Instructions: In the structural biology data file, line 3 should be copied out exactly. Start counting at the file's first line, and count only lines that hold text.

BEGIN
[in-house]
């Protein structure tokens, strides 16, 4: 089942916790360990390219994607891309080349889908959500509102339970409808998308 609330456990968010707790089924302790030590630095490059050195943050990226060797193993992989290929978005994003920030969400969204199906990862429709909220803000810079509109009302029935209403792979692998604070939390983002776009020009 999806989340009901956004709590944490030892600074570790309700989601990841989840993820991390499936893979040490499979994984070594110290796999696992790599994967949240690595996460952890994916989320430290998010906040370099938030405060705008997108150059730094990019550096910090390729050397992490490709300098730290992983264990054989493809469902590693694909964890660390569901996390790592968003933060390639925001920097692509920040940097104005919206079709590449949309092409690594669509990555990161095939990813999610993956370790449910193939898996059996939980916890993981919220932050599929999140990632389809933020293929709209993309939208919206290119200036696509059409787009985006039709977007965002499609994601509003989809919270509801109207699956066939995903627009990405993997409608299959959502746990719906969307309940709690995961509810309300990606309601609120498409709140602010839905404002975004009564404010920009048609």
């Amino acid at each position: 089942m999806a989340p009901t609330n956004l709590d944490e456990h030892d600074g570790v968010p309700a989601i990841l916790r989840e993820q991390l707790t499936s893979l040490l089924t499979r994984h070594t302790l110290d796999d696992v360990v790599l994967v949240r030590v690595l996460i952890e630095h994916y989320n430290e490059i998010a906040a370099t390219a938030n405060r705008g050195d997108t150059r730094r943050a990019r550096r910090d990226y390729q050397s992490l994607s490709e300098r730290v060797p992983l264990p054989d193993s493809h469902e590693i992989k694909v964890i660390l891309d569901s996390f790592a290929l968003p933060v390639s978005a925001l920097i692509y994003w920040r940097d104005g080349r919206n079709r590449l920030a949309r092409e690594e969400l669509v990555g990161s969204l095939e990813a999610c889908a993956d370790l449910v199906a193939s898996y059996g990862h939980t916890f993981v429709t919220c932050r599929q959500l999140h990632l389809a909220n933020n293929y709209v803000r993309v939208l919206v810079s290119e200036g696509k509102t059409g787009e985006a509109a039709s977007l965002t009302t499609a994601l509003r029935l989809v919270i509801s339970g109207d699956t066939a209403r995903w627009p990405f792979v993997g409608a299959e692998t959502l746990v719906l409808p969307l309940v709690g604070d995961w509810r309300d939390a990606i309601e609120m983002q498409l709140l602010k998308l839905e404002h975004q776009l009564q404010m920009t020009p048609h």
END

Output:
């Amino acid at each position: 089942m999806a989340p009901t609330n956004l709590d944490e456990h030892d600074g570790v968010p309700a989601i990841l916790r989840e993820q991390l707790t499936s893979l040490l089924t499979r994984h070594t302790l110290d796999d696992v360990v790599l994967v949240r030590v690595l996460i952890e630095h994916y989320n430290e490059i998010a906040a370099t390219a938030n405060r705008g050195d997108t150059r730094r943050a990019r550096r910090d990226y390729q050397s992490l994607s490709e300098r730290v060797p992983l264990p054989d193993s493809h469902e590693i992989k694909v964890i660390l891309d569901s996390f790592a290929l968003p933060v390639s978005a925001l920097i692509y994003w920040r940097d104005g080349r919206n079709r590449l920030a949309r092409e690594e969400l669509v990555g990161s969204l095939e990813a999610c889908a993956d370790l449910v199906a193939s898996y059996g990862h939980t916890f993981v429709t919220c932050r599929q959500l999140h990632l389809a909220n933020n293929y709209v803000r993309v939208l919206v810079s290119e200036g696509k509102t059409g787009e985006a509109a039709s977007l965002t009302t499609a994601l509003r029935l989809v919270i509801s339970g109207d699956t066939a209403r995903w627009p990405f792979v993997g409608a299959e692998t959502l746990v719906l409808p969307l309940v709690g604070d995961w509810r309300d939390a990606i309601e609120m983002q498409l709140l602010k998308l839905e404002h975004q776009l009564q404010m920009t020009p048609h």